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My Model Week, which is a model of how I plan to spend my time each week, has a special time allotment from 1:00 pm until 2:30 pm each Friday.  It’s a spot I look forward to because it allows me to do what I love.  That block of time is titled “Write/Research/Internal Growth & Development”.

That title sounds pretty weird for a CPA who is running a CPA/Consultancy firm.  But, actually, I think time to be internally innovative and focus on growth and development in your organization should be normal for everyone in business.

As you and I work in our companys from day to day, busy with the many activities we have to manage, we lose the forward-thinking lenses of Innovation.  Allowing time in your schedule for Innovation (or self-evaluation of your personal and business operational habits, as I think of it sometimes) will allow you to stay fresh in your industry. 

Innovation will allow you to stop thinking the same way you were thinking when you started your company.  What has stopped working in your business?  Have you even noticed?

Innovation will allow you to out think your competition.  What is your next business move, acquisition or strategic development of a new line of revenue?

Innovation will allow you to change your business model to better meet your client/customers’ needs.  You think you know what they are, but do you really?

Innovation will allow you to question, question, question your future in your industry, why anyone would ever want to do business with you, and how you fare against your competition.  Well, why would anyone want to do business with you?

Innovation will allow you to do something that might be taboo in a lot of industries, but which is critical for all industries and their owners… change.  Are you able to change from year to year as needed and dictated by the market and your clients?

I would go as far as to say that time to reflect on Innovation in your business is urgent.  That means you must do it now!  Your competitors are innovating, questioning their models of business, changing how they do things and improving.  You must also… of you will not survive.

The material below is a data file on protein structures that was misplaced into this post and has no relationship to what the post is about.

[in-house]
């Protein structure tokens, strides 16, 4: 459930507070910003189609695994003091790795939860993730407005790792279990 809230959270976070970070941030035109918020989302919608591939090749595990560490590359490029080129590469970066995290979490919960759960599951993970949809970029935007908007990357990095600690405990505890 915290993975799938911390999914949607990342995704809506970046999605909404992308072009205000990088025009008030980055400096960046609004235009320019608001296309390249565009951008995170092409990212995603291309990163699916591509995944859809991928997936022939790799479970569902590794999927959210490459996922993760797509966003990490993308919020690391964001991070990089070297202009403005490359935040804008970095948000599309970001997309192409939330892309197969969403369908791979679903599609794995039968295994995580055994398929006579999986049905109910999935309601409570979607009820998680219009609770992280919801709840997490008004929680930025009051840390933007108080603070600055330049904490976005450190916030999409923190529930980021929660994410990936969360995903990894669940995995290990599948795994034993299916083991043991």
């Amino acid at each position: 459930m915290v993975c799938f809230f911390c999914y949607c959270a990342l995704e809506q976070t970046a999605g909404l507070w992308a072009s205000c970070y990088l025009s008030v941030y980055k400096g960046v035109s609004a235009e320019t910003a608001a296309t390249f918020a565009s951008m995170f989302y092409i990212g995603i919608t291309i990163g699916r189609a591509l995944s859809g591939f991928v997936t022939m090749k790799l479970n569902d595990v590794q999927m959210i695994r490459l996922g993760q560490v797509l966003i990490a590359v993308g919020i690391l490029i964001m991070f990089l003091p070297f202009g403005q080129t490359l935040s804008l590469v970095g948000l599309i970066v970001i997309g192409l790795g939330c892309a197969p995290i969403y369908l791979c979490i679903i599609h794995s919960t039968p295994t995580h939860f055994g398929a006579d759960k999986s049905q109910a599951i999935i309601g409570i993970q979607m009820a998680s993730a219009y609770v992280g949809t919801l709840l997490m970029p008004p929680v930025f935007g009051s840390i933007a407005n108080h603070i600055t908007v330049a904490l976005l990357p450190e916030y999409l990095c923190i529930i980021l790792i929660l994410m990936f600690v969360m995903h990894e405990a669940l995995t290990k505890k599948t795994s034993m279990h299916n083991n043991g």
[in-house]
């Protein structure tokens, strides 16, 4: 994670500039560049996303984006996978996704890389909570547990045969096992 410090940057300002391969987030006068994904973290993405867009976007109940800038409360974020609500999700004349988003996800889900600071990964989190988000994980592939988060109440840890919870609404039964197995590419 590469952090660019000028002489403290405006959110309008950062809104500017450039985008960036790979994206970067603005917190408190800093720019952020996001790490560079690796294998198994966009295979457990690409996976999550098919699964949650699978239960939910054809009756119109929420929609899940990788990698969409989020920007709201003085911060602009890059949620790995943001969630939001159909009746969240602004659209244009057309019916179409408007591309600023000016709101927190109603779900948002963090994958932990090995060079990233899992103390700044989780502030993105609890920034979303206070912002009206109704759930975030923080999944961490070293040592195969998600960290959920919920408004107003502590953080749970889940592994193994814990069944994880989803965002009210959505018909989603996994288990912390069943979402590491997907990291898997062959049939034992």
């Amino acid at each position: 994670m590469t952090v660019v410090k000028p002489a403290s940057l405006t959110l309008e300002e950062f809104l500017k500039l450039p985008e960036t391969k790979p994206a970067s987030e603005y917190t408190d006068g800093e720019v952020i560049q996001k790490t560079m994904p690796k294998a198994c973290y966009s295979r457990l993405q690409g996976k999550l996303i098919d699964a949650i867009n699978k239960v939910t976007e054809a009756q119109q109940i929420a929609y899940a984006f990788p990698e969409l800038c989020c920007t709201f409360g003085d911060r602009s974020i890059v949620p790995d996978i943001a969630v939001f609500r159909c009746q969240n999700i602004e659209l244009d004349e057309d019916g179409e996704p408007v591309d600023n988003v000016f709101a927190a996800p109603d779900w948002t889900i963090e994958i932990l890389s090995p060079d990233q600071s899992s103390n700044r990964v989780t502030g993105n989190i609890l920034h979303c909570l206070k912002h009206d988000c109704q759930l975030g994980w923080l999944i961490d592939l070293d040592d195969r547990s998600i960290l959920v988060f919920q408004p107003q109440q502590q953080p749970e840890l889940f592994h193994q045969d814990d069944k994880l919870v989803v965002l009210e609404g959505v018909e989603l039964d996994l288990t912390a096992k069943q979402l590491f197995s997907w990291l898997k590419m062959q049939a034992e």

So you don’t have time for innovative thought now?  Will you answer the same way 10 years from now?

There is no need for your grandparents to pull money out of their retirement accounts now (it’s probably gone anyway).  If your granny is at least 70.5 years old, then she is REQUIRED to pull money out of her retirement account… until now.

The Worker, Retiree and Employer Recovery Act of 2008, passed on December 11, 2008, has set aside the requirement for those who have reached the age of 70.5 to pull a minimum distribution out of their retirement accounts.  Under the previous law, if you decided NOT to pull money out of your retirement account, then you would be pummeled with a 50% excise tax on the amount you should have taken out of your account.

Now all that has changed because Congress truly cares about us all (you gotta love Chairman Rangel – D-NY).

Thanks, Jason M. Blumer

IRS Circular 230 Disclosure: To ensure compliance with requirements imposed by the IRS, we inform you that (i) any U.S. tax advice contained in this communication (including any attachments) is not intended or written to be used, and cannot be used, for the purpose of avoiding penalties under the Internal Revenue Code; (ii) any such tax advice is written in connection with the promotion or marketing of the matters addressed; and (iii) if you are not the original addressee of this communication, you should seek advice based on your particular circumstances from an independent advisor.

“Hold fast to the Bible.  To the influence of this Book we are indebted for all the progress made in true civilization and to this we must look  as our guide in the future.”

Ulysses S. Grant

We serve three main groups in our firmThe Medical Group (doctors, dentists, etc.), The Professional Group (attorneys, engineers, real estate, CPAs, etc.) and The Creative Group (designers, web developers, artists, illustrators, etc.).